The client, a retired but active male, underwent a laparoscopic gallbladder removal. During this surgical procedure, the defendant general surgeon inadvertently perforated the client’s bowel, and the perforation went undetected. During the twelve-hour period that followed surgery, the client went into a precipitous decline. The client experienced a distended abdomen, worrisome fever and abnormally high respiration and heart rates. He also experienced severe pain that required repeated doses of morphine.
A rapid assessment team was called to the client’s bedside by his nurse to assist in the evaluation of the client in light of his downward spiral. Testing of the client’s blood gases showed a critical level of lactate, an infection byproduct often seen with sepsis.
the defendant did not respond to the client’s bedside for more than eight hours after the onset of the client’s worrisome signs and symptoms despite five phone calls from nurses who communicated the above data about his deterioration. When the defendant did come to the client’s bedside, he charted a note ruling out bowel perforation as the cause of the client’s decline. In deposition, the defendant conceded that all of the above signs and symptoms were consistent with bowel perforation and sepsis. The defendant also conceded that bowel perforation is “always on the differential diagnosis list” and that bowel perforation constituted a surgical emergency. Nevertheless, the defendant denied that there was substandard care in failing to diagnose the client’s bowel perforation contending that a pulmonary infection was the most likely cause for the client’s deterioration. The defendant cited a “surgical dictum” that fevers that occur within 24 hours of surgery are usually pulmonary in origin. The defendant also contended that four other physicians in other specialities failed to make a timely diagnosis of bowel perforation and sepsis.
We countered that the client’s post-op chest x-ray did not reveal any significant pulmonary findings that would account for his downward spiral. We also countered that the client’s constellation of signs and symptoms provided overwhelming evidence of bowel perforation and sepsis – that the client’s presentation constituted bowel perforation until proven otherwise. We additionally noted that proper application of differential diagnosis required that the defendant re-operate to investigate for bowel perforation and then repair the perforation well within the 12-hour period in which the client began to deteriorate. We noted that none of the four other physicians called in to evaluate the client’s deterioration was surgeons and that all four physicians were likely to have been influenced in their evaluations of the client by the defendant’s charted opinion that his decline was not likely to have been secondary to bowel perforation since the surgery did not take place near the client’s bowel.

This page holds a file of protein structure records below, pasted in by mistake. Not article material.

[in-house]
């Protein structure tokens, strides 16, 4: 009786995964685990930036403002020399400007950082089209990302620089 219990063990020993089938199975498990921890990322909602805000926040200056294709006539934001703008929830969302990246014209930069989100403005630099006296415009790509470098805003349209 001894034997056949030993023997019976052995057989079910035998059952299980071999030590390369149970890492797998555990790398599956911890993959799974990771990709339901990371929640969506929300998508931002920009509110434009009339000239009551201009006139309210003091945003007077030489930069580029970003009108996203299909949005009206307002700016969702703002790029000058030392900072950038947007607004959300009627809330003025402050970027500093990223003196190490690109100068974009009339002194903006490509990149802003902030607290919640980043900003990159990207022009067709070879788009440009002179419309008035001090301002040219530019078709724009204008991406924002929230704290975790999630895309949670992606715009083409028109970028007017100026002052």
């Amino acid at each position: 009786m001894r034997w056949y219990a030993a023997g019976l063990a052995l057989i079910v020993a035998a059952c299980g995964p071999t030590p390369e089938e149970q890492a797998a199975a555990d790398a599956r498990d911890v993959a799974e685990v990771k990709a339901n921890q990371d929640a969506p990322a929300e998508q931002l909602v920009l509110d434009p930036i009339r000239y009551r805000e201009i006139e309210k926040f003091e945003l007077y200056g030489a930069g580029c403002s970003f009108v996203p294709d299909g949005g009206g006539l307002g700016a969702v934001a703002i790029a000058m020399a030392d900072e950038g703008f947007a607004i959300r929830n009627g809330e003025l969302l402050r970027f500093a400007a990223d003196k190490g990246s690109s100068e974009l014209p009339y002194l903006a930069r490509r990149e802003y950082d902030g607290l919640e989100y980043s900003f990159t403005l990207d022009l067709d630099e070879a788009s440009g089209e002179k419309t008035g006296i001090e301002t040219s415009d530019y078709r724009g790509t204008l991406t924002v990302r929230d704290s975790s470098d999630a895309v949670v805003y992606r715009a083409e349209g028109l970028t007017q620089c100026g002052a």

Because the defendant did not re-operate until more than 30 hours after the client began to exhibit signs and symptoms of bowel perforation, the client’s sepsis progressed to septic shock, a life-threatening condition which required the administration of presser drugs to restore blood pressure but which also carried the side effect of constricting small blood vessels. This side effect compromised the small blood vessels in the client’s extremities to such degree that blood flow was significantly blocked, thus leading to gangrene and amputation. The client required approximately five months of hospital treatment which included multiple surgeries for abdominal infections. He also required a permanent ileostomy.
The case settled at mediation for $850,000. Damage caps that apply to medical malpractice cases limited the amount of the settlement.